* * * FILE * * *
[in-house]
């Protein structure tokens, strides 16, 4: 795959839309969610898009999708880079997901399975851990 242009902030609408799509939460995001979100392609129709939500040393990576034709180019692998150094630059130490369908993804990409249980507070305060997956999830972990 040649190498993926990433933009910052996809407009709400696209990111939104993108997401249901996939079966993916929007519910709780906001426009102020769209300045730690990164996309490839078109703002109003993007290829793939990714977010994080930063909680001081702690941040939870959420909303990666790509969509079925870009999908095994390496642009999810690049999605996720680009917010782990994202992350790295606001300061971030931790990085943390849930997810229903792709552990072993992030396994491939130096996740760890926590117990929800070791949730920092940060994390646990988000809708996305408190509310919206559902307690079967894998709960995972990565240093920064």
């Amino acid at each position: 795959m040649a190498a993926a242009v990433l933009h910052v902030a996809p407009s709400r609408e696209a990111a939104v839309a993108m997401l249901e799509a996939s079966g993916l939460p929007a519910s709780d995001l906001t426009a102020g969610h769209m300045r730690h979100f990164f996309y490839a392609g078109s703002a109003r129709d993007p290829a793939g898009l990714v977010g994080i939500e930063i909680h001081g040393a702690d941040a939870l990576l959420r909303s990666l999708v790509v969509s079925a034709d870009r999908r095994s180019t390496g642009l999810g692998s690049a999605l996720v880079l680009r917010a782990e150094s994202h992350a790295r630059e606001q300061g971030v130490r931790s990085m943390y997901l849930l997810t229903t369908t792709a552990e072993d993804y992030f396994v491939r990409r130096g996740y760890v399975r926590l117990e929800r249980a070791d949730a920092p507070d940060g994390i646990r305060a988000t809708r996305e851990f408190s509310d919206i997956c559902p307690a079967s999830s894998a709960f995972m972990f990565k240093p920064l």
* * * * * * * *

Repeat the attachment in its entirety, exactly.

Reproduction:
[in-house]
């Protein structure tokens, strides 16, 4: 795959839309969610898009999708880079997901399975851990 242009902030609408799509939460995001979100392609129709939500040393990576034709180019692998150094630059130490369908993804990409249980507070305060997956999830972990 040649190498993926990433933009910052996809407009709400696209990111939104993108997401249901996939079966993916929007519910709780906001426009102020769209300045730690990164996309490839078109703002109003993007290829793939990714977010994080930063909680001081702690941040939870959420909303990666790509969509079925870009999908095994390496642009999810690049999605996720680009917010782990994202992350790295606001300061971030931790990085943390849930997810229903792709552990072993992030396994491939130096996740760890926590117990929800070791949730920092940060994390646990988000809708996305408190509310919206559902307690079967894998709960995972990565240093920064």
């Amino acid at each position: 795959m040649a190498a993926a242009v990433l933009h910052v902030a996809p407009s709400r609408e696209a990111a939104v839309a993108m997401l249901e799509a996939s079966g993916l939460p929007a519910s709780d995001l906001t426009a102020g969610h769209m300045r730690h979100f990164f996309y490839a392609g078109s703002a109003r129709d993007p290829a793939g898009l990714v977010g994080i939500e930063i909680h001081g040393a702690d941040a939870l990576l959420r909303s990666l999708v790509v969509s079925a034709d870009r999908r095994s180019t390496g642009l999810g692998s690049a999605l996720v880079l680009r917010a782990e150094s994202h992350a790295r630059e606001q300061g971030v130490r931790s990085m943390y997901l849930l997810t229903t369908t792709a552990e072993d993804y992030f396994v491939r990409r130096g996740y760890v399975r926590l117990e929800r249980a070791d949730a920092p507070d940060g994390i646990r305060a988000t809708r996305e851990f408190s509310d919206i997956c559902p307690a079967s999830s894998a709960f995972m972990f990565k240093p920064l």